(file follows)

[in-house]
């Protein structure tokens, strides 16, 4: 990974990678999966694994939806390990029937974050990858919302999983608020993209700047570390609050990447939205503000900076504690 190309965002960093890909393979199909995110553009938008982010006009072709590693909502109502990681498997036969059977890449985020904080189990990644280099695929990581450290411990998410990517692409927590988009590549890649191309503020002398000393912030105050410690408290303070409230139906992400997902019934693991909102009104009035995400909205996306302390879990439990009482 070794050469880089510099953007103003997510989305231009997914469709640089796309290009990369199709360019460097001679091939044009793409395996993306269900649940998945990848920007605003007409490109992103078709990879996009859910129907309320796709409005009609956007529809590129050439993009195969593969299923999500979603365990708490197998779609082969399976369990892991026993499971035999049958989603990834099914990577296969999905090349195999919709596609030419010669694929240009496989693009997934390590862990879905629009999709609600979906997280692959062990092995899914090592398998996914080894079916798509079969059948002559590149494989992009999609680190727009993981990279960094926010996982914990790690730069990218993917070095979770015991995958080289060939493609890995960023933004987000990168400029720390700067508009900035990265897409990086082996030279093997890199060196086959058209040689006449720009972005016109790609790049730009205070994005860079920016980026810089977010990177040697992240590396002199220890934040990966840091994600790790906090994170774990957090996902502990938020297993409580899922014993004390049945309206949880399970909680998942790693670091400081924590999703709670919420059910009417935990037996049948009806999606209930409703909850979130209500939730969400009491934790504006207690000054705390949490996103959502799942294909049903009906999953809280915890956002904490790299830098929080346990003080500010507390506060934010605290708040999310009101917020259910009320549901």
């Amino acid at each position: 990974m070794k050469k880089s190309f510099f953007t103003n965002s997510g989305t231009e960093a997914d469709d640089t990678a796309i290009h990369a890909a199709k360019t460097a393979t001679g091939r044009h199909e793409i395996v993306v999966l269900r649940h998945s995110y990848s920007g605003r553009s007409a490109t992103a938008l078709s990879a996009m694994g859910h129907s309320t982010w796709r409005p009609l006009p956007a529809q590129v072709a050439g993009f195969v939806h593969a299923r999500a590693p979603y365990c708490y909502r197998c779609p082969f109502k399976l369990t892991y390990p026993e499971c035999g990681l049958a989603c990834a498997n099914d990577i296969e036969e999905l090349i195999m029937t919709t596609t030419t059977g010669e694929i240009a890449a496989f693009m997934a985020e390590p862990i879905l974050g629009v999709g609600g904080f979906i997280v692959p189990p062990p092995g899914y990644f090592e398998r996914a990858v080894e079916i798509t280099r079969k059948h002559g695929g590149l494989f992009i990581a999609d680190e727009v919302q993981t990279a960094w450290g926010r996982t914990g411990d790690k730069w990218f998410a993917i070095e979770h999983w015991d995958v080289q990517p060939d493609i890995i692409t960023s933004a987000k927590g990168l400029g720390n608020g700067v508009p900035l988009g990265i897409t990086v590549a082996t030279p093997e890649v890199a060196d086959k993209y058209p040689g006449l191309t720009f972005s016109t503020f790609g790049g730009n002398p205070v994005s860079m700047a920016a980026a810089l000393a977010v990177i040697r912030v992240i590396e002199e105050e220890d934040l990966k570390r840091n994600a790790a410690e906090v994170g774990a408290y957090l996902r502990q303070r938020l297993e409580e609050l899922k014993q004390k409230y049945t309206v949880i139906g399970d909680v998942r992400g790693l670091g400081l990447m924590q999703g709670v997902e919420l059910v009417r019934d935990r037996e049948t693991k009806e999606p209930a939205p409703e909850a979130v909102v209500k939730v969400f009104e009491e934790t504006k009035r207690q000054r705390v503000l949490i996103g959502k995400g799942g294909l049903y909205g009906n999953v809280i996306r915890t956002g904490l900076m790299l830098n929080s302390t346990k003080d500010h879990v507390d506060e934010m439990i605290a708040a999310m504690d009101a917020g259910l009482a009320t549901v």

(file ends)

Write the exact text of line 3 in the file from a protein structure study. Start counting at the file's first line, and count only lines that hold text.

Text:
């Amino acid at each position: 990974m070794k050469k880089s190309f510099f953007t103003n965002s997510g989305t231009e960093a997914d469709d640089t990678a796309i290009h990369a890909a199709k360019t460097a393979t001679g091939r044009h199909e793409i395996v993306v999966l269900r649940h998945s995110y990848s920007g605003r553009s007409a490109t992103a938008l078709s990879a996009m694994g859910h129907s309320t982010w796709r409005p009609l006009p956007a529809q590129v072709a050439g993009f195969v939806h593969a299923r999500a590693p979603y365990c708490y909502r197998c779609p082969f109502k399976l369990t892991y390990p026993e499971c035999g990681l049958a989603c990834a498997n099914d990577i296969e036969e999905l090349i195999m029937t919709t596609t030419t059977g010669e694929i240009a890449a496989f693009m997934a985020e390590p862990i879905l974050g629009v999709g609600g904080f979906i997280v692959p189990p062990p092995g899914y990644f090592e398998r996914a990858v080894e079916i798509t280099r079969k059948h002559g695929g590149l494989f992009i990581a999609d680190e727009v919302q993981t990279a960094w450290g926010r996982t914990g411990d790690k730069w990218f998410a993917i070095e979770h999983w015991d995958v080289q990517p060939d493609i890995i692409t960023s933004a987000k927590g990168l400029g720390n608020g700067v508009p900035l988009g990265i897409t990086v590549a082996t030279p093997e890649v890199a060196d086959k993209y058209p040689g006449l191309t720009f972005s016109t503020f790609g790049g730009n002398p205070v994005s860079m700047a920016a980026a810089l000393a977010v990177i040697r912030v992240i590396e002199e105050e220890d934040l990966k570390r840091n994600a790790a410690e906090v994170g774990a408290y957090l996902r502990q303070r938020l297993e409580e609050l899922k014993q004390k409230y049945t309206v949880i139906g399970d909680v998942r992400g790693l670091g400081l990447m924590q999703g709670v997902e919420l059910v009417r019934d935990r037996e049948t693991k009806e999606p209930a939205p409703e909850a979130v909102v209500k939730v969400f009104e009491e934790t504006k009035r207690q000054r705390v503000l949490i996103g959502k995400g799942g294909l049903y909205g009906n999953v809280i996306r915890t956002g904490l900076m790299l830098n929080s302390t346990k003080d500010h879990v507390d506060e934010m439990i605290a708040a999310m504690d009101a917020g259910l009482a009320t549901v």